What Visa Opening Network to Third Party Means for the Fintech Industry

Updated on October 12th, 2021

For the first time ever, Visa is allowing third-party software developers onto its network with the recently announced Visa Developer. The goal is to provide an open platform that will advance digital commerce through innovation.

And, that’s a pretty big deal for the fintech industry.

In the press release announcing the launch of Visa Developer, which has been in development a during a multi-year initiative, the company stated that the “platform is designed to help financial institutions, merchants, and technology companies meet the demands of consumers and merchants, who increasingly rely on connected devices to shop, pay and get paid.”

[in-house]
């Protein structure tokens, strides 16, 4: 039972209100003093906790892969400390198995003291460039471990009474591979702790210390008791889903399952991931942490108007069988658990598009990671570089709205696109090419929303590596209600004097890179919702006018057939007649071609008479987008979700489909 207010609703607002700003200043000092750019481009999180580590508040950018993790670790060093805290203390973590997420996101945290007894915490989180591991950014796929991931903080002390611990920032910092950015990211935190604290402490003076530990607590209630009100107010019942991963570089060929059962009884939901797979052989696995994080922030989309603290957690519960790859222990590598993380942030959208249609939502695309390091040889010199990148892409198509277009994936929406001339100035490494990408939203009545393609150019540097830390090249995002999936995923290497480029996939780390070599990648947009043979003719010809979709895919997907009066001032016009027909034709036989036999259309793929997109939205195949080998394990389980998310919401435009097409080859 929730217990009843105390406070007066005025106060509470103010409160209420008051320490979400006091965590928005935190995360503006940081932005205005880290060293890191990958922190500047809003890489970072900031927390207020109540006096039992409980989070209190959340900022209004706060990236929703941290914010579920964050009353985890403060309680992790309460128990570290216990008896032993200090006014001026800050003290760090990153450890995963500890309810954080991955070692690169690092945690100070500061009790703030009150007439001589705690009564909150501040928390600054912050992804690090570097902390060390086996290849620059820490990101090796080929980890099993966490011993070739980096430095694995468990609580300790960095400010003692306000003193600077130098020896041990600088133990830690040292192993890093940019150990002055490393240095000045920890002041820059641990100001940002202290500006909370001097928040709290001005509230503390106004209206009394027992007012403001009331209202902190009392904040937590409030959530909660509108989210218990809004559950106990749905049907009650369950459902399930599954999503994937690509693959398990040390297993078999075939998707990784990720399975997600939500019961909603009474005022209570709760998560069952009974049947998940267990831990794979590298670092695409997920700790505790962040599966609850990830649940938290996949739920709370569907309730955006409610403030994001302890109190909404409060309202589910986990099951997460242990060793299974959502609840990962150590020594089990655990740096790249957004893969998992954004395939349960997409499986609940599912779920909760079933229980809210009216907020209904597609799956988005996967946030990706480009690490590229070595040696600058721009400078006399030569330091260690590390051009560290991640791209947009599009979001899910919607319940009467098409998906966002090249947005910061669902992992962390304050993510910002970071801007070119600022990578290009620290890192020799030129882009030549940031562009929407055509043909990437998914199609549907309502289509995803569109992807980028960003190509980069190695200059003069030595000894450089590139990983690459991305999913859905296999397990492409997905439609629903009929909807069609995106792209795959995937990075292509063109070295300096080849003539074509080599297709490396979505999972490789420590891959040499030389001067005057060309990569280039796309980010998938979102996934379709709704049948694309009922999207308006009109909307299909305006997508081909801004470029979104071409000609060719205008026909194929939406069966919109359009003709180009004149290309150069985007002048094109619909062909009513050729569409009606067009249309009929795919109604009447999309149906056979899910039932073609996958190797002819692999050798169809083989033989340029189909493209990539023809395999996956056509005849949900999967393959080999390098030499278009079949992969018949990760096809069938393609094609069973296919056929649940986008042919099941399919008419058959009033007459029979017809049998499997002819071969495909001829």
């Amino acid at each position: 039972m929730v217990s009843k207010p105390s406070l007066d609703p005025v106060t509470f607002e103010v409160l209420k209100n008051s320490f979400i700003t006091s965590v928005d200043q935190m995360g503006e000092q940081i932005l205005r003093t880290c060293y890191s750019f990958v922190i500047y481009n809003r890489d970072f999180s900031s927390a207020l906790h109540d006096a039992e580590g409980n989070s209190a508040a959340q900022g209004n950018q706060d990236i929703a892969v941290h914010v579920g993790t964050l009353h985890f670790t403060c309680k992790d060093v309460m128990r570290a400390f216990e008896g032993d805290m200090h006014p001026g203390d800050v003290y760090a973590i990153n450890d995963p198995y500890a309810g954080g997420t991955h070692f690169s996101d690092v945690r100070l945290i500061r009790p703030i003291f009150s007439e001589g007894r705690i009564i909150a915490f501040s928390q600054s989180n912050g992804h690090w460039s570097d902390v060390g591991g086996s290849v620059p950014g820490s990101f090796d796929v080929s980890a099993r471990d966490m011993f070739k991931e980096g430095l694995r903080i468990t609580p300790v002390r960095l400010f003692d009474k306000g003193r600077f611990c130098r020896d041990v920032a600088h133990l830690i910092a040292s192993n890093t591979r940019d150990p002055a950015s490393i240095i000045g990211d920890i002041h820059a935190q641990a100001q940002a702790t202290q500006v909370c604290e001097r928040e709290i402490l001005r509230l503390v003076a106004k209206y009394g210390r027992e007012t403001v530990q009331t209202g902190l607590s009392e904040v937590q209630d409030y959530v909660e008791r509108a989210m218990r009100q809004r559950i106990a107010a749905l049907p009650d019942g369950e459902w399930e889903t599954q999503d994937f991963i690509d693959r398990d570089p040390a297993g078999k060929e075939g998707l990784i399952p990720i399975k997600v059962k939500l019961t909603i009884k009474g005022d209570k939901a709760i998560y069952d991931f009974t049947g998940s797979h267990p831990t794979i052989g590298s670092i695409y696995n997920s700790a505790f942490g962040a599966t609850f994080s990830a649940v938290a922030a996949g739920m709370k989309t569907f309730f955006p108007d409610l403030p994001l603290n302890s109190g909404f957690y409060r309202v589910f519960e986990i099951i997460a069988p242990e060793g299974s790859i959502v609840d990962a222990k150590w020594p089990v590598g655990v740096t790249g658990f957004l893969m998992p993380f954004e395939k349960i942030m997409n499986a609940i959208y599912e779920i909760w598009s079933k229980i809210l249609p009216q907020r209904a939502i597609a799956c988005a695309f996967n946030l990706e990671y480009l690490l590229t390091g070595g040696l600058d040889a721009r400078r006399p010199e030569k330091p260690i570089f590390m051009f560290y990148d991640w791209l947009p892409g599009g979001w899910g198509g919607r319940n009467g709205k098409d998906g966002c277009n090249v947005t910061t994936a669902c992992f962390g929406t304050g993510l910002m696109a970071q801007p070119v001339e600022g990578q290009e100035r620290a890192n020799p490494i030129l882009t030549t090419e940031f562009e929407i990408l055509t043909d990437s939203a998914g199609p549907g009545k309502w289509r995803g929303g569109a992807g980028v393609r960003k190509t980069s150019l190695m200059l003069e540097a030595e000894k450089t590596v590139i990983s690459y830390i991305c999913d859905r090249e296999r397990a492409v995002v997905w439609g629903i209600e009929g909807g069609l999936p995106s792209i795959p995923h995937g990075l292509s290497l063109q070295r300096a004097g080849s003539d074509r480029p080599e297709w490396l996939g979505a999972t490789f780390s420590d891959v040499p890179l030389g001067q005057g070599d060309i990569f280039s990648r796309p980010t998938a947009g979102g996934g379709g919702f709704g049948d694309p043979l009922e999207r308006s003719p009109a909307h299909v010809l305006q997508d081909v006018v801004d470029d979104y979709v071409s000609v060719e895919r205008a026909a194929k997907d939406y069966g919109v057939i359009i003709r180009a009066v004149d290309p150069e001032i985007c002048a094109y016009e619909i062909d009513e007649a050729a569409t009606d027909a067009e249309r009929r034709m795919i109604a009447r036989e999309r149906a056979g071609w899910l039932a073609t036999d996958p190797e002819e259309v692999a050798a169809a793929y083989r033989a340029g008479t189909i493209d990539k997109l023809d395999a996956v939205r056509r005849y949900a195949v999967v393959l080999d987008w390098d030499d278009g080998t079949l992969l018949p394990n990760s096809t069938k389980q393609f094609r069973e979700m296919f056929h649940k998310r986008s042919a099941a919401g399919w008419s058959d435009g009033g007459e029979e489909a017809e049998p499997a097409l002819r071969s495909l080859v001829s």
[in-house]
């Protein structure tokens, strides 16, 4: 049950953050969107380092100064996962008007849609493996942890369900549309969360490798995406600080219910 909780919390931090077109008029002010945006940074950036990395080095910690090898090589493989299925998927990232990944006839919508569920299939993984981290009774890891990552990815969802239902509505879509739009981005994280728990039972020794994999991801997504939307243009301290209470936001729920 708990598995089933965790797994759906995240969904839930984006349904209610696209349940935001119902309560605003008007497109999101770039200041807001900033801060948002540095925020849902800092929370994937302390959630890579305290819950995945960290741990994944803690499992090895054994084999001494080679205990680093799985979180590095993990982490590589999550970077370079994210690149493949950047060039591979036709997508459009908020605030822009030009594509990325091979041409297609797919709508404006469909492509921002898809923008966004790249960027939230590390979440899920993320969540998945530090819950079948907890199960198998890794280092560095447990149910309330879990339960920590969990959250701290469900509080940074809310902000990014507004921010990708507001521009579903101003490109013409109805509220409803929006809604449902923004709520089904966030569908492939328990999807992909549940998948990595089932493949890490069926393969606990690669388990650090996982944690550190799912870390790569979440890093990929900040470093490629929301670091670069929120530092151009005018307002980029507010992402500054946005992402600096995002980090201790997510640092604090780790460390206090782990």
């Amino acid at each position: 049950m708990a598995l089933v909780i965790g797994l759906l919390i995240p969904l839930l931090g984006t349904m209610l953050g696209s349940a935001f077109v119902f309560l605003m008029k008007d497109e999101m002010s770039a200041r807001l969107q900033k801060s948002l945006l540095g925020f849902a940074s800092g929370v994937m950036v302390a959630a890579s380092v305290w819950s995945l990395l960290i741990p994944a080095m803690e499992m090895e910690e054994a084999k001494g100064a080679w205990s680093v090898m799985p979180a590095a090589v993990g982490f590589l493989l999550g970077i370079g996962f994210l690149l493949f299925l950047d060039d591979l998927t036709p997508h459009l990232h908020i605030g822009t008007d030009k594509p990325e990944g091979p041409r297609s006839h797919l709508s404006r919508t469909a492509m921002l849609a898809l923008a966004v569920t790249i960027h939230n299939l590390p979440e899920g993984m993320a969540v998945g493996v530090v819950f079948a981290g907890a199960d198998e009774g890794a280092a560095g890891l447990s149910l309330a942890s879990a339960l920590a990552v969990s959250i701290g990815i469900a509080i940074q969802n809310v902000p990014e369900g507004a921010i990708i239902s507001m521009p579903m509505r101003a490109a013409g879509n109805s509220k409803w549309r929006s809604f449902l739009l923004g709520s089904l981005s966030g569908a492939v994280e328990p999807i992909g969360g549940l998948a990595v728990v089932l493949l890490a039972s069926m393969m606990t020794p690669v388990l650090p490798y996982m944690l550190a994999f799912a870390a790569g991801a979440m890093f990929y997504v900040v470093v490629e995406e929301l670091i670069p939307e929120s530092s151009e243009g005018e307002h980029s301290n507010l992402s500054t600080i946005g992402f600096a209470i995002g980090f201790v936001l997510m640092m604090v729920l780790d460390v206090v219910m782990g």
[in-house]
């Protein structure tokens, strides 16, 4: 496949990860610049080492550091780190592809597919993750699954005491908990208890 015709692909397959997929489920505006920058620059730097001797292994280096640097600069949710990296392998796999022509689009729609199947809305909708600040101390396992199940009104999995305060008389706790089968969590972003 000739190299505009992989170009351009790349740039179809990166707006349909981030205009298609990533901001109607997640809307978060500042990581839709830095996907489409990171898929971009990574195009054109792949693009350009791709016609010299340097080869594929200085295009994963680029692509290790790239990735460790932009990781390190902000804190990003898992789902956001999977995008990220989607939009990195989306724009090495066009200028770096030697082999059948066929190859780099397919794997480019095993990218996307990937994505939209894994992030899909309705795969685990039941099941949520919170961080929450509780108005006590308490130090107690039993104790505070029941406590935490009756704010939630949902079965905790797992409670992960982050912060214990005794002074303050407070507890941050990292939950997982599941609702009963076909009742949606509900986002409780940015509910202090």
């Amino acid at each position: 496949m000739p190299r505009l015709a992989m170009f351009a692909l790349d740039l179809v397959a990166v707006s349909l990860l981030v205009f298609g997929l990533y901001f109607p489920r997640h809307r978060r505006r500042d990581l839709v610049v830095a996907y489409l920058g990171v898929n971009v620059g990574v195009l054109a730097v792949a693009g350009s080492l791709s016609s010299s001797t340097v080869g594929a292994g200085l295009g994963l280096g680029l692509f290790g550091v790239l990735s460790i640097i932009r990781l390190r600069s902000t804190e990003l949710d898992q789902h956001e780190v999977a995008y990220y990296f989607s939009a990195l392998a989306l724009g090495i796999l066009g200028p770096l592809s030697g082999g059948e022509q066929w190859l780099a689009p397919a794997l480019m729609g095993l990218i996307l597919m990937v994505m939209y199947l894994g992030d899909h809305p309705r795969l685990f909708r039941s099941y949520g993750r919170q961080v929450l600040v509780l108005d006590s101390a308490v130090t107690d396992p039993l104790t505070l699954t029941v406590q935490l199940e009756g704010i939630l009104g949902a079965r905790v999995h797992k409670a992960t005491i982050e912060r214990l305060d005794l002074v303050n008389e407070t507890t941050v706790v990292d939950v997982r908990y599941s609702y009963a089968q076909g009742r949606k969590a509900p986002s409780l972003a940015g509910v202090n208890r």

Upon its launch, Visa will allow access to payment technologies and services. These include account holder identification, P2P payment capabilities, secure in-store and online payment services, currency conversion and consumer transaction alerts. Developers can expect access to additional payment technologies over the next year.

Within the last several months, a beta version has been tested by financial institutions, technology companies, and start-ups. Some of these include Capital One, CIBC, Emirates NBD, National Australia Bank (NAB), RBC, TD Bank, Scotiabank, TSYS, U.S. Bank and VenueNext.

Differentiating the program

Despite being a new initiative, the platform has already proven to contain key attributes that differentiate Visa’s global developer program. They include: